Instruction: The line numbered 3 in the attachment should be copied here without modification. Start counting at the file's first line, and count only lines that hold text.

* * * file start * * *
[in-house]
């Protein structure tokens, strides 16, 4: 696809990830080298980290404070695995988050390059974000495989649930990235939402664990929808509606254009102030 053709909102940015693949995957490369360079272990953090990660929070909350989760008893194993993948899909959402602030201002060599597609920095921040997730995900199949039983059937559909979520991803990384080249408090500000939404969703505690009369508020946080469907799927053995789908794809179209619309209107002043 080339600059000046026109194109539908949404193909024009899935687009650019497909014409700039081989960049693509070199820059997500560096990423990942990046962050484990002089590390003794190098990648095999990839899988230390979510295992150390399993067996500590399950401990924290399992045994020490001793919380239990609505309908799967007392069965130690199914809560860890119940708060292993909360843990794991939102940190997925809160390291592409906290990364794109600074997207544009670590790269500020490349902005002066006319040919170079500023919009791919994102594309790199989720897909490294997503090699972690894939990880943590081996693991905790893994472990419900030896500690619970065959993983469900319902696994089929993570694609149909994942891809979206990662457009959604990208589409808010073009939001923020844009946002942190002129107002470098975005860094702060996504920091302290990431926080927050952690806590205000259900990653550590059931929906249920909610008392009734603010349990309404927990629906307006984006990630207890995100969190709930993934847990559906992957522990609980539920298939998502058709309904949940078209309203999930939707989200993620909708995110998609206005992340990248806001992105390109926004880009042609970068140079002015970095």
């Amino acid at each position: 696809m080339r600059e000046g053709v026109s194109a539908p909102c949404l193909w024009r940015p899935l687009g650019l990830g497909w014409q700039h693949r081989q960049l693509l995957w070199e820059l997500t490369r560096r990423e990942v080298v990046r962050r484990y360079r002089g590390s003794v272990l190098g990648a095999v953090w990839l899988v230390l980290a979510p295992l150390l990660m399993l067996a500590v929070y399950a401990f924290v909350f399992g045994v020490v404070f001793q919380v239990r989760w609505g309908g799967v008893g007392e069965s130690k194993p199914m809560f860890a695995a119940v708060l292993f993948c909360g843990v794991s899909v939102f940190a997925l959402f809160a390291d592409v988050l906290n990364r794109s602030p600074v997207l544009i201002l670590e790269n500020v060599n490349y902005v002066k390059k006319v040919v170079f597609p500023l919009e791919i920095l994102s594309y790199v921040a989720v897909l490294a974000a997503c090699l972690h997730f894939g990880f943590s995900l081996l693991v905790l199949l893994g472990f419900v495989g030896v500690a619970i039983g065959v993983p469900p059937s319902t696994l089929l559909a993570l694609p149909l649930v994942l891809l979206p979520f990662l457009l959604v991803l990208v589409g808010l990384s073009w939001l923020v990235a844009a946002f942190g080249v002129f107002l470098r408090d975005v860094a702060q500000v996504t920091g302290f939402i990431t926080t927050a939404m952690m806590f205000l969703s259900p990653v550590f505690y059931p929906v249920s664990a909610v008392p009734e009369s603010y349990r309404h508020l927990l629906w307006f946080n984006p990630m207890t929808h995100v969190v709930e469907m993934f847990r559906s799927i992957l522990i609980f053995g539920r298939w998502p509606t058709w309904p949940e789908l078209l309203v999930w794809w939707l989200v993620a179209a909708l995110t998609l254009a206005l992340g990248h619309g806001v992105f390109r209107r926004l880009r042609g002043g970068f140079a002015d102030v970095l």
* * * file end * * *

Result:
């Amino acid at each position: 696809m080339r600059e000046g053709v026109s194109a539908p909102c949404l193909w024009r940015p899935l687009g650019l990830g497909w014409q700039h693949r081989q960049l693509l995957w070199e820059l997500t490369r560096r990423e990942v080298v990046r962050r484990y360079r002089g590390s003794v272990l190098g990648a095999v953090w990839l899988v230390l980290a979510p295992l150390l990660m399993l067996a500590v929070y399950a401990f924290v909350f399992g045994v020490v404070f001793q919380v239990r989760w609505g309908g799967v008893g007392e069965s130690k194993p199914m809560f860890a695995a119940v708060l292993f993948c909360g843990v794991s899909v939102f940190a997925l959402f809160a390291d592409v988050l906290n990364r794109s602030p600074v997207l544009i201002l670590e790269n500020v060599n490349y902005v002066k390059k006319v040919v170079f597609p500023l919009e791919i920095l994102s594309y790199v921040a989720v897909l490294a974000a997503c090699l972690h997730f894939g990880f943590s995900l081996l693991v905790l199949l893994g472990f419900v495989g030896v500690a619970i039983g065959v993983p469900p059937s319902t696994l089929l559909a993570l694609p149909l649930v994942l891809l979206p979520f990662l457009l959604v991803l990208v589409g808010l990384s073009w939001l923020v990235a844009a946002f942190g080249v002129f107002l470098r408090d975005v860094a702060q500000v996504t920091g302290f939402i990431t926080t927050a939404m952690m806590f205000l969703s259900p990653v550590f505690y059931p929906v249920s664990a909610v008392p009734e009369s603010y349990r309404h508020l927990l629906w307006f946080n984006p990630m207890t929808h995100v969190v709930e469907m993934f847990r559906s799927i992957l522990i609980f053995g539920r298939w998502p509606t058709w309904p949940e789908l078209l309203v999930w794809w939707l989200v993620a179209a909708l995110t998609l254009a206005l992340g990248h619309g806001v992105f390109r209107r926004l880009r042609g002043g970068f140079a002015d102030v970095l």